Anaplastic Large Cell Lymphoma (ALCL) is a clinical and biological heterogeneous disease including systemic ALK positive and ALK negative entities.
To discover genes potentially related to the pathogenesis of ALK negative ALCL patients, Scarfo’, Pellegrino, Mereu et al. applied the Cancer Outlier Profile Analysis algorithm to a gene expression profiling data set including 300 cases of T-cell non-Hodgkin lymphoma and normal T-cells. The authors detected ectopic co-expression of ERBB4 and COL29A1 genes in 25% of ALK negative ALCL patients. RNA sequencing and 5’RNA Ligase-Mediated Rapid Amplification of cDNA Ends (RLM-RACE) identified two novel ERBB4 truncated transcripts, displaying intronic Transcription Start Sites. The study defined that the expression of ERBB4 aberrant transcripts is promoted by endogenous intronic Long Terminal Repeats (LTRs).
Importantly, the authors demonstrated that ERBB4 truncated forms show oncogenic potentials in vitro and in vivo and that ERBB4 inhibition partially controls ALCL cell growth and disease progression in a primary ERBB4 positive patient-derived tumorgraft model.
In conclusion, the study by Scarfo’, Pellegrino, Mereu et al. identified a new subclass of ALK negative ALCL characterized by aberrant expression of ERBB4 truncated transcripts carrying intronic 5’UTRs. These findings are clinically relevant since they provide new therapeutic opportunities for a specific subset of lymphoma patients.
A paper in collaboration between the group of Federica Cavallo and the group of Emanuela Noris (Institute for Sustainable Plant Protection, CNR, Torino, Italy) show that the rat ErbB2 tyrosine kinase receptor produced in plants is immunogenic in mice and confers protective immunity against ErbB2+ mammary cancer.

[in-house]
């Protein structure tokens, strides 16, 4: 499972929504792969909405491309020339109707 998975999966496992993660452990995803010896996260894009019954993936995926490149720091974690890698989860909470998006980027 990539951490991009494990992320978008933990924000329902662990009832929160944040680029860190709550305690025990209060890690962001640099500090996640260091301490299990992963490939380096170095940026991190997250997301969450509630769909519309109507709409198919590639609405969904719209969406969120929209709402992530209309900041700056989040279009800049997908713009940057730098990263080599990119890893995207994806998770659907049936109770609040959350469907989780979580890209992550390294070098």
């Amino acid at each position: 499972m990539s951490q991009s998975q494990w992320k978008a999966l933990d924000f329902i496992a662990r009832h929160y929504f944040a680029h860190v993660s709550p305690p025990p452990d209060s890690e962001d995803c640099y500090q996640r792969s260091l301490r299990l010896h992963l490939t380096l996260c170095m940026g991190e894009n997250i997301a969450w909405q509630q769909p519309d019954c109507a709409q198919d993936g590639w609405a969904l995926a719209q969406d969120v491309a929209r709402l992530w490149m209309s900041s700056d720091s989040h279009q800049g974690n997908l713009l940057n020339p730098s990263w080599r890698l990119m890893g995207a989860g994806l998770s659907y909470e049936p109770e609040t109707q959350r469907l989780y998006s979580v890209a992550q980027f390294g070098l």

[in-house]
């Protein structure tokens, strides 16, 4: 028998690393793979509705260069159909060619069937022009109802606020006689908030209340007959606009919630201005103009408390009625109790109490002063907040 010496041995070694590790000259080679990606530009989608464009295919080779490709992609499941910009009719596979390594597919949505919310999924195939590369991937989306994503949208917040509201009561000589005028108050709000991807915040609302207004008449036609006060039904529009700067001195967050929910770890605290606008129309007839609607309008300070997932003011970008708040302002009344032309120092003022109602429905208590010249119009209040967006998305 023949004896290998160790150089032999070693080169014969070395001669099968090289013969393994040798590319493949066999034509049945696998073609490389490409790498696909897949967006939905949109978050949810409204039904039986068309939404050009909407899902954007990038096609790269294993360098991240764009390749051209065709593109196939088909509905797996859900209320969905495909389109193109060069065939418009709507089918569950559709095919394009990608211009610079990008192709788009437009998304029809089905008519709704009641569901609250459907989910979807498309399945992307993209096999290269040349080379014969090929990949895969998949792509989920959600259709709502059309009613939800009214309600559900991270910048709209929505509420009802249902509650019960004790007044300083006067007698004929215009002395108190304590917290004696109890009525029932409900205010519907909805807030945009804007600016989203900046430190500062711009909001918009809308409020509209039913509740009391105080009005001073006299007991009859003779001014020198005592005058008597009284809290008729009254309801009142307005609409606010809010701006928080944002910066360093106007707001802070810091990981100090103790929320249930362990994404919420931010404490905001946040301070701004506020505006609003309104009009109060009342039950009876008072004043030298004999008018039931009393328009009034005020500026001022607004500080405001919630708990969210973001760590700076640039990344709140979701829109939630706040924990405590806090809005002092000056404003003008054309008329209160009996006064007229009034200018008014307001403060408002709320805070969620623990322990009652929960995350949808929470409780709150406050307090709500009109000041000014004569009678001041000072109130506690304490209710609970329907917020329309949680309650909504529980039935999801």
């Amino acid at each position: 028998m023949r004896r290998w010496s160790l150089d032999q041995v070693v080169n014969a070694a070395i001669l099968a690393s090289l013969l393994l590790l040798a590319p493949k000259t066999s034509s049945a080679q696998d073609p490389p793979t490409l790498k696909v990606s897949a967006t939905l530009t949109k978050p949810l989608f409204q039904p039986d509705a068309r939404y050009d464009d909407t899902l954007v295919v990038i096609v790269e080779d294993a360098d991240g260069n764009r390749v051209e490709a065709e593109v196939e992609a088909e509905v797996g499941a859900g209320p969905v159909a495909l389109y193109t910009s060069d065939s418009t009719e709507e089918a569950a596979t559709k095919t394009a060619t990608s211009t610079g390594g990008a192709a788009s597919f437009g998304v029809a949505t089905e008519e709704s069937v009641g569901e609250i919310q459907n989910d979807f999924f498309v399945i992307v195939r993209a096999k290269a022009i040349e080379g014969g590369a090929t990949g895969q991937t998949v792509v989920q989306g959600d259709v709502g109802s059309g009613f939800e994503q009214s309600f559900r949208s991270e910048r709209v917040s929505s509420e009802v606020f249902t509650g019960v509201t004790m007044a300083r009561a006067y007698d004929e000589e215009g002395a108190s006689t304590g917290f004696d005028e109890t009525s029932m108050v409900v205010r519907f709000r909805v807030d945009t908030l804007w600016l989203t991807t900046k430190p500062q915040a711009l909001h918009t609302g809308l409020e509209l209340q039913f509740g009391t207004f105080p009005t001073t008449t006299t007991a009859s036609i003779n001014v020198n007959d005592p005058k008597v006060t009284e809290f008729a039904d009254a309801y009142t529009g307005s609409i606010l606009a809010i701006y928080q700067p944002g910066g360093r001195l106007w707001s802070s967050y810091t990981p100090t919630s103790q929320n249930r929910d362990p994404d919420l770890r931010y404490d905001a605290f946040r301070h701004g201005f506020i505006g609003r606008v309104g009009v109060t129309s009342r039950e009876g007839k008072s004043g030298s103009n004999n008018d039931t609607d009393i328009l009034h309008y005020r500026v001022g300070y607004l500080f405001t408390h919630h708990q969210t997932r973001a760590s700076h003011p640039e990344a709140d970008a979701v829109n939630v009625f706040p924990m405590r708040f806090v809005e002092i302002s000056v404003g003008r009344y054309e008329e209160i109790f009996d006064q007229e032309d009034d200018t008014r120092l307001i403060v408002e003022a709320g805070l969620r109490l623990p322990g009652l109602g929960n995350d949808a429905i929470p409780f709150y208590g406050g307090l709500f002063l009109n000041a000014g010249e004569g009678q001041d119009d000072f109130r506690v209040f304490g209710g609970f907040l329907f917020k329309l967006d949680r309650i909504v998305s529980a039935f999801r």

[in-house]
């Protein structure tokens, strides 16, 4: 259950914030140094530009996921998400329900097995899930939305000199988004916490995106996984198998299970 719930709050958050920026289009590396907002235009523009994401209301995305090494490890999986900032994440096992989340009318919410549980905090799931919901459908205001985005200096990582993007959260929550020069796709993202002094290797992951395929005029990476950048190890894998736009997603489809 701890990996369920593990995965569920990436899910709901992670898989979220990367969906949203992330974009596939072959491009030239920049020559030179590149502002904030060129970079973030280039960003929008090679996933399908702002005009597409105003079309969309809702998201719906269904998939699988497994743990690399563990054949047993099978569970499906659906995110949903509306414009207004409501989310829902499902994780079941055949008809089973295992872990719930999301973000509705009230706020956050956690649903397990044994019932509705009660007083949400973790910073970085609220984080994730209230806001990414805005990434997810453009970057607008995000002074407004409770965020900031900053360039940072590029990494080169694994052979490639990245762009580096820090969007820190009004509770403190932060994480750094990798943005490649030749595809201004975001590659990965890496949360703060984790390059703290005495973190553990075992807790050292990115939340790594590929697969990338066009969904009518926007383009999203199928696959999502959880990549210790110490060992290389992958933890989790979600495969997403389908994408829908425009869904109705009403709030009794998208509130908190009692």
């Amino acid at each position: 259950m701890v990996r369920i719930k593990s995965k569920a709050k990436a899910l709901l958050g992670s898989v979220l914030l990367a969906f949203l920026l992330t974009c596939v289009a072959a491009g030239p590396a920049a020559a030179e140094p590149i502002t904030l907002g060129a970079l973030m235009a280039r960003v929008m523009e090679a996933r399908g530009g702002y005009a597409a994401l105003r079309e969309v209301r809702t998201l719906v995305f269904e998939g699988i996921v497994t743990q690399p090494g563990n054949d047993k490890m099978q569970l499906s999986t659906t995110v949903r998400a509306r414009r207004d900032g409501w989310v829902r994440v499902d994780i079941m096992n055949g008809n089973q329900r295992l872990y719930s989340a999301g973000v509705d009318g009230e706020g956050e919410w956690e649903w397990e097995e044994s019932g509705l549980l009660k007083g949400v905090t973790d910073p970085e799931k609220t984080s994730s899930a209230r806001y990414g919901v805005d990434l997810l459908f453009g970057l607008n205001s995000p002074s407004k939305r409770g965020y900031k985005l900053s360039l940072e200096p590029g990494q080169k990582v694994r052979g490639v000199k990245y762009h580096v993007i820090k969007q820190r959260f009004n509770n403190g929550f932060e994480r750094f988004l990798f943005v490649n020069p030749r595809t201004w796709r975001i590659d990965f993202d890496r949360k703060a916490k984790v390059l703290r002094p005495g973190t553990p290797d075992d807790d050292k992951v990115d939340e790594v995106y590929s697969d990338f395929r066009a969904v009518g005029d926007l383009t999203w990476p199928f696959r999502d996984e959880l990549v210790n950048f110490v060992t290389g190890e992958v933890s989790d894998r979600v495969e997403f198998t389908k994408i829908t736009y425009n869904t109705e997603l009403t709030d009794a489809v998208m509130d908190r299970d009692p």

Overexpression and mutations of ErbB proteins lead to several malignancies including breast, lung, pancreatic, bladder and ovary carcinomas. ErbB2 is immunogenic and is an ideal candidate for cancer immunotherapy. In this paper (http://onlinelibrary.wiley.com/doi/10.1111/pbi.12367/epdf), we investigated the possibility of expressing the extracellular (EC) domain of rErbB2 in Nicotiana benthamiana plants. Synthetic variants of the rErbB2 gene portion encoding the EC domain, optimized with a human codon usage and either linked to the full TM domain, to a portion of it, or deprived of it were cloned in the pEAQ-HT expression vector as 6X His tag fusions and used to infiltrate Nicotiana benthamiana leaves. All rErbB2 variants were transiently expressed, but that expressing the EC domain without TM was the most expressed protein. When crude soluble extracts expressing this rErbB2 variant were administered to BALB/c mice, specific rErbB2 immune responses were triggered. Moreover, a potent antitumour activity was induced when vaccinated mice were challenged with syngeneic transplantable rErbB2+ mammary carcinoma cells.